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Bullying Prevention Taskforce

Contra Costa County Bullying Prevention Task Force

In March 2013, members of the Coordinating Council decided to form a task force to create a collaborative effort to coordinate and disseminate information, resources, and strategies to address the issue of bullying and cyber-bullying in schools.

Purpose:

  • To clarify a common definition of bullying, and establish guidelines for the effective evaluation of bullying prevention efforts.
  • To identify curriculum, resources, best practices, and other strategies to prevent and address bullying behavior in order to provide appropriate training and intervention for parents, school administrators, teachers and students.
  • To establish an easily accessible central location to house information, materials, and other resources available for school staff and parents.
  • To disseminate information to schools and the public in order to heighten awareness regarding the negative effects, along with prevention strategies, related to bullying and cyber-bullying.

The following information is excerpted from Stop Bullying: A Guide for Schools. The toolkit was designed and created from the evidence-based curriculum presented by stopbullying.gov and adapted from our experiences during our trainings at local schools within Contra Costa County.

What is Bullying?

In order to be considered bullying, the behavior must be unwanted and aggressive and include:

An imbalance of power. Children who bully use their power—such as physical strength, access to embarrassing information or popularity—to control or harm others. Power imbalances can change over time and in different situations, even if they involve the same people.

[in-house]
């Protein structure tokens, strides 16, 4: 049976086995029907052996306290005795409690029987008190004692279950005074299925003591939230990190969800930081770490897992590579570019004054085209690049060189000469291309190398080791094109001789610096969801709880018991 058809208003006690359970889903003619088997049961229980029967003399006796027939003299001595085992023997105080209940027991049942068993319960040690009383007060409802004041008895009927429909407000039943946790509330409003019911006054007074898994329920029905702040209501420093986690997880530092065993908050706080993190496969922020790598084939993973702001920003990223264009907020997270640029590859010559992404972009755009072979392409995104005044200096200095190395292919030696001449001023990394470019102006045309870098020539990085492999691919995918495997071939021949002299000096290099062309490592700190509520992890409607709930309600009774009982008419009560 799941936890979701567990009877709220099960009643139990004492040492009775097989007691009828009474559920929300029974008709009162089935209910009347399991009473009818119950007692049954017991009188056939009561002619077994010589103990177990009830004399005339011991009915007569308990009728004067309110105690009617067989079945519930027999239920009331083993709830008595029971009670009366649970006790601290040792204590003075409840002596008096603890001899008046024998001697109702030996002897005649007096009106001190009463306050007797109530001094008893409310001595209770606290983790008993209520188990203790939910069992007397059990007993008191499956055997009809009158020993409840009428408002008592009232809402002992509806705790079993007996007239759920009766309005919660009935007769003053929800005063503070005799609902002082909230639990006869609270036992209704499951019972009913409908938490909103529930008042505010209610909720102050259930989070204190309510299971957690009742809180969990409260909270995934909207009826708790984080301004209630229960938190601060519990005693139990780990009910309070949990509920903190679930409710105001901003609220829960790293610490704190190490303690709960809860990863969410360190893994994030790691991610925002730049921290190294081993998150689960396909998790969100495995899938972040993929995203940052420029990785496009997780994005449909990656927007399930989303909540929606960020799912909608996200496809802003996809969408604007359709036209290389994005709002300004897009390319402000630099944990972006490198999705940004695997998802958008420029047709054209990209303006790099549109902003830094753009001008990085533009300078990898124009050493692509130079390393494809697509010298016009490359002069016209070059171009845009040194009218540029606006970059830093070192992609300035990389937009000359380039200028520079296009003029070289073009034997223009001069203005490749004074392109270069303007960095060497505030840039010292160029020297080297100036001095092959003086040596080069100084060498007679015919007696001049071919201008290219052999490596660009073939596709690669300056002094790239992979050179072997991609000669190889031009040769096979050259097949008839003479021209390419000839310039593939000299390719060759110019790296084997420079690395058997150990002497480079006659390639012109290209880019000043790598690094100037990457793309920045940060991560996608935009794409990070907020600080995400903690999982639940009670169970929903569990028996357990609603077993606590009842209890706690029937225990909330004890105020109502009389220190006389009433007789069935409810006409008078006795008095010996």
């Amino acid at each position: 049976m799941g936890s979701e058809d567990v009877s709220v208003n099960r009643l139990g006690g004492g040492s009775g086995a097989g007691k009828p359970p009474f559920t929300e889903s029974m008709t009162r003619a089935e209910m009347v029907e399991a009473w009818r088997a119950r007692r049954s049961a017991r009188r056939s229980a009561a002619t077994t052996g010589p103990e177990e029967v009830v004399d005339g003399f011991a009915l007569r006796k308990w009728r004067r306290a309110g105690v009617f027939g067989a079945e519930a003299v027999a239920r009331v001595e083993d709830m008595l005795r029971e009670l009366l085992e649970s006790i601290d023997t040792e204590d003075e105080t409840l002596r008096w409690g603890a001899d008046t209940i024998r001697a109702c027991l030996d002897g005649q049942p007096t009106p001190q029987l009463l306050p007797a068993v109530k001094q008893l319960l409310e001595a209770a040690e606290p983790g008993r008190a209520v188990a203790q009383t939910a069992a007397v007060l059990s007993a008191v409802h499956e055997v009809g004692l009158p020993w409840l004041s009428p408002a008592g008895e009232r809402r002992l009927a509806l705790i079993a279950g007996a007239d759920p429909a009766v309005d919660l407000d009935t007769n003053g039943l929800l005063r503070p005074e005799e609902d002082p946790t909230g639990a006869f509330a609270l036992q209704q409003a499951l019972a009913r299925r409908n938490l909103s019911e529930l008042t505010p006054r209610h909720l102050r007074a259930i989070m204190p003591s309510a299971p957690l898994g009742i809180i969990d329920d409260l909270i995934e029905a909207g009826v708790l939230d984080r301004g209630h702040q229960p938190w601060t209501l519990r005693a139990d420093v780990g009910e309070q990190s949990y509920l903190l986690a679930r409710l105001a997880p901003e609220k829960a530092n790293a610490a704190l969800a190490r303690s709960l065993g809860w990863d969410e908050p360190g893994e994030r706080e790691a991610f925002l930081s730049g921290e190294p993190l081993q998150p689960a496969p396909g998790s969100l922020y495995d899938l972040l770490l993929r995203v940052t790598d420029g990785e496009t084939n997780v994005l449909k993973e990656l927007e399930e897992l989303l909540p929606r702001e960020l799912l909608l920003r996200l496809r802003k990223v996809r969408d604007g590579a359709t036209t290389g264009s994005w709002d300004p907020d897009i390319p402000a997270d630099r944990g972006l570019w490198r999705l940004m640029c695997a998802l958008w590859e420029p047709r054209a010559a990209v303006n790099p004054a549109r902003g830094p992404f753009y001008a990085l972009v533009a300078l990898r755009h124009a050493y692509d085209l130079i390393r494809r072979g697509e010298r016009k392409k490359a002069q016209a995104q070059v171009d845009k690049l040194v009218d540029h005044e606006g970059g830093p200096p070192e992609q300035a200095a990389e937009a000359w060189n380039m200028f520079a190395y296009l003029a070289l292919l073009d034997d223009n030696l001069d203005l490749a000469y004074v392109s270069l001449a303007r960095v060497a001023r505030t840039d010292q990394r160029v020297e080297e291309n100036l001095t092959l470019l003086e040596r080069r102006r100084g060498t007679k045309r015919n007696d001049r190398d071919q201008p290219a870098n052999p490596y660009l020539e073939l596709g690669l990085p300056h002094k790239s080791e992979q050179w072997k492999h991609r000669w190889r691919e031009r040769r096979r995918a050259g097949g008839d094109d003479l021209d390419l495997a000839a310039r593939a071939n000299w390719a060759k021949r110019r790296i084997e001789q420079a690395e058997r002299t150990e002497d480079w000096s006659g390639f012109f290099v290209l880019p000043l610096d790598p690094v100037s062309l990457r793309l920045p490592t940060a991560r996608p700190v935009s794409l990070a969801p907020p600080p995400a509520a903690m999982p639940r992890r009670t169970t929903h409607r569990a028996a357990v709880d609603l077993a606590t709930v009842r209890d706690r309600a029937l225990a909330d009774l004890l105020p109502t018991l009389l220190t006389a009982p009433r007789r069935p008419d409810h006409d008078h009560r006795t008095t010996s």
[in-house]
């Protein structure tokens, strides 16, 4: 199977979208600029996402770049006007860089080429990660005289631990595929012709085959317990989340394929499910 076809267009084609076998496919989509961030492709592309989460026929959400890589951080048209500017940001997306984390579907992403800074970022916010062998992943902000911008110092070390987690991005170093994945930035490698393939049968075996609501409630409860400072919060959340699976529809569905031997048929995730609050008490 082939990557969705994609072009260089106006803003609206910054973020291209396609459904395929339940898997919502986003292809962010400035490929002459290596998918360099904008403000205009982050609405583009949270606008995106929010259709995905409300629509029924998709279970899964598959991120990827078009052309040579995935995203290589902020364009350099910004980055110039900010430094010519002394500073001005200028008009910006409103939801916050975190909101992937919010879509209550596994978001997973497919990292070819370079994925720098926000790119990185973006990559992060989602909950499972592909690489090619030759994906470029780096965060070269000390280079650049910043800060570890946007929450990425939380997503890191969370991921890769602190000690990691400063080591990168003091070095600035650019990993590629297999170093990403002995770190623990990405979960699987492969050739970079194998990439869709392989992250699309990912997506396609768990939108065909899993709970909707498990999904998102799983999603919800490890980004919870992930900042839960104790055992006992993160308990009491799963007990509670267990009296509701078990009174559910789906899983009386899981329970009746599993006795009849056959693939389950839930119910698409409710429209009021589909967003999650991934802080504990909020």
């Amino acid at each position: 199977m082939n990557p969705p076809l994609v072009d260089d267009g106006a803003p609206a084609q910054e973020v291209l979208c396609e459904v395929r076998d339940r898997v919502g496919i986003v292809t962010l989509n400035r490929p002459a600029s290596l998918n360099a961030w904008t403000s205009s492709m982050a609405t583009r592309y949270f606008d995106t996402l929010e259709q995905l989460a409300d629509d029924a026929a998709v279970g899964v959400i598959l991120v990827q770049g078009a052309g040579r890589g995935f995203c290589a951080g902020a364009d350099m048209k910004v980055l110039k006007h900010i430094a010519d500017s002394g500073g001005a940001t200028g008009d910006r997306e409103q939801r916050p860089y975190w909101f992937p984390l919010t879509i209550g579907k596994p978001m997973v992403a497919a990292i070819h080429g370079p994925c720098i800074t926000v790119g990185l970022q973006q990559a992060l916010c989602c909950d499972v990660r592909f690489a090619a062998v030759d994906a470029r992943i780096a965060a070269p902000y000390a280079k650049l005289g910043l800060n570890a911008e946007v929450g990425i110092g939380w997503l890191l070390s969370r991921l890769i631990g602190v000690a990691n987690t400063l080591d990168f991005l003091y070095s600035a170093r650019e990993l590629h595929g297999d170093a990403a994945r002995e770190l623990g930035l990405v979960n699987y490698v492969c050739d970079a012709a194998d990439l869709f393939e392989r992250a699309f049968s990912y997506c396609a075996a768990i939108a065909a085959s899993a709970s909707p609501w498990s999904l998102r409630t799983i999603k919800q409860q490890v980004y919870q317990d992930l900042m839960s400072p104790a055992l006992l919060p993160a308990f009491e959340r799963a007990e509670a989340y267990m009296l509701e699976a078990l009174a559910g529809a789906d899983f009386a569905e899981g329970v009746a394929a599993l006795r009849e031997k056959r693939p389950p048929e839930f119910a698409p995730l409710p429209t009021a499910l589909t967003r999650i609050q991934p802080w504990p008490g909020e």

Repetition. Bullying behaviors happen more than once or have the potential to happen more than once.

Bullying behavior is an intentional attempt to cause fear, distress, or harm to a young person through unwanted aggressive behavior or intimidation.


Types of Bullying

Physical

Physical bullying involves hurting a person's body or possessions.

A student can be physically hurt ranging from minor bruises to severe injuries like lacerations, broken bones, and internal injuries.

Physical bullying includes:

  • Hitting, kicking, or pinching
  • Spitting
  • Inappropriate touching, sexual gestures or groping
  • Tripping or pushing
  • Taking or breaking someone's things
  • Making mean or rude hand or facial gestures*
  • Threatening with or without a weapon

Verbal

Verbal bullying is saying or writing mean or distressing things.*

Verbal bullying includes:

  • Teasing
  • Name-calling
  • Inappropriate sexual comments
  • Taunting
  • Threatening to cause harm

Social or Relational Bullying

Social bullying, sometimes referred to as relational bullying, involves hurting someone's reputation or relationships.

Social bullying includes:

  • Excluding others from the group or leaving someone out on purpose